Plead

Thea Ivens, wife of missing Burbank FBI agent Stephen Ivens, left, and his mother Catherine Ivens, right, plead for the public's help in finding Stephen Ivens during a family press conference in front of the Burbank Police Dept. (Raul Roa / Staff Photographer / May 23, 2012)

Authorities have stopped actively combing local mountains and hillsides for an FBI agent who went missing from his Burbank home nearly two weeks ago, instead basing their search on tips from the public, a police official said Wednesday.

The decision came after a search carried out Saturday by teams from the Ventura and Los Angeles County sheriff’s departments turned up empty, Burbank Police Sgt. Darin Ryburn said.

In the days after the May 11 disappearance of 35-year-old FBI agent Stephen Ivens from his Burbank home in the 1700 block of Scott Road, authorities from several agencies mounted a massive search — initially focused on the nearby Verdugo Mountains — using helicopters, dogs and foot patrols.

It took on added urgency because officials said he likely had his department-issued gun and could be a danger to himself, although they declined to say why.

But with no progress, Ryburn said the effort had turned into a search driven by leads from the public — of which there have been few.

Standing outside the Burbank Police Department on Wednesday during a news conference, Ivens’ family again appealed to the public for help while asking the agent — a father of a 1-year-old son — to send some sign that he was alive.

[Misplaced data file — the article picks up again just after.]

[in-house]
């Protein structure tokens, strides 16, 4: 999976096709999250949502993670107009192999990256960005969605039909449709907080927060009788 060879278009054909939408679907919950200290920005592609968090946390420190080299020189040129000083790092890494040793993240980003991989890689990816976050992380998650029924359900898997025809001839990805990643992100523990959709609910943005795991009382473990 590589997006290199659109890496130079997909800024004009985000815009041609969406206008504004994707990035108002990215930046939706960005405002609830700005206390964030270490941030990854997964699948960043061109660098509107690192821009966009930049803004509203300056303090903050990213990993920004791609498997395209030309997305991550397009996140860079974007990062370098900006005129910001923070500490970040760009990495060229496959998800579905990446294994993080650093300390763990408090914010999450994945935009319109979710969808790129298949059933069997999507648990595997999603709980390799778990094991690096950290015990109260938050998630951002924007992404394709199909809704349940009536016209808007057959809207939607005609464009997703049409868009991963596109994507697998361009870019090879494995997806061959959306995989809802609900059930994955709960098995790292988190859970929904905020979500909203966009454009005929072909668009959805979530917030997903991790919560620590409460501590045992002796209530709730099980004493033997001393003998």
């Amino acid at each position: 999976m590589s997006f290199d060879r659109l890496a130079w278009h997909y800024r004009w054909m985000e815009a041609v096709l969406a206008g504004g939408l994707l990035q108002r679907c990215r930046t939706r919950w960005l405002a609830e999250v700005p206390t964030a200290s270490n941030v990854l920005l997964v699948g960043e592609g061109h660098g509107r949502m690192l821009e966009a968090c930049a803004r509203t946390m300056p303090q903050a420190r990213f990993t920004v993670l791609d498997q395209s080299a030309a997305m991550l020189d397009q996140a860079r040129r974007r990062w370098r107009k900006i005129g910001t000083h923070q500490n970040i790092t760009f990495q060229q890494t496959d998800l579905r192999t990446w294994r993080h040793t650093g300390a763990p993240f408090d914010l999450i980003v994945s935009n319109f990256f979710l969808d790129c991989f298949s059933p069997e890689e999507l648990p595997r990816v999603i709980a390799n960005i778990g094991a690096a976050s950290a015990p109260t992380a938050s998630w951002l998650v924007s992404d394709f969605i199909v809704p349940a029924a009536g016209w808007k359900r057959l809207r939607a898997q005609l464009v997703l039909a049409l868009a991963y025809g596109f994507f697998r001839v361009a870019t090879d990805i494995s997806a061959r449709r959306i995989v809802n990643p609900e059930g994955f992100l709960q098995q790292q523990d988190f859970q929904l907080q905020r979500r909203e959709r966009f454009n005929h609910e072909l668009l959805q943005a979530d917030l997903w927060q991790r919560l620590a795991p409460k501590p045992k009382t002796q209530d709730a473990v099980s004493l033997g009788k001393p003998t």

“Babe, wherever you are, just please reach out and let us know you are OK,” his wife, Thea, said as she stood flanked by several family members.

She described Ivens — an agent specializing in national security who has been working at the FBI for more than three years — as kind, generous, quiet and loving, but said he hadn’t been himself since February.

Thea Ivens declined to reveal anything she said might be part of the investigation, saying only that the source of strife was not related to work or his home life.

Married since 2004, she added that her husband had been receiving help for whatever was troubling him.

The night before he disappeared, he seemed “really happy” when they fell asleep together, Thea Ivens said. When she woke up the next morning, Stephen Ivens was gone.

He was described as white, 6 feet tall and 160 pounds, with receding brown hair and prescription glasses.

Authorities have urged the public to not approach the agent, but to instead notify police.

Thea Ivens on Wednesday also said her husband did not have his cellphone.

“Please just come home,” said his mother, Cathy.

Anyone with information about Stephen Ivens or his whereabouts may call police at (818) 238-3000, or the FBI at (310) 477-6565.

jason.wells@latimes.com

veronica.rocha@latimes.com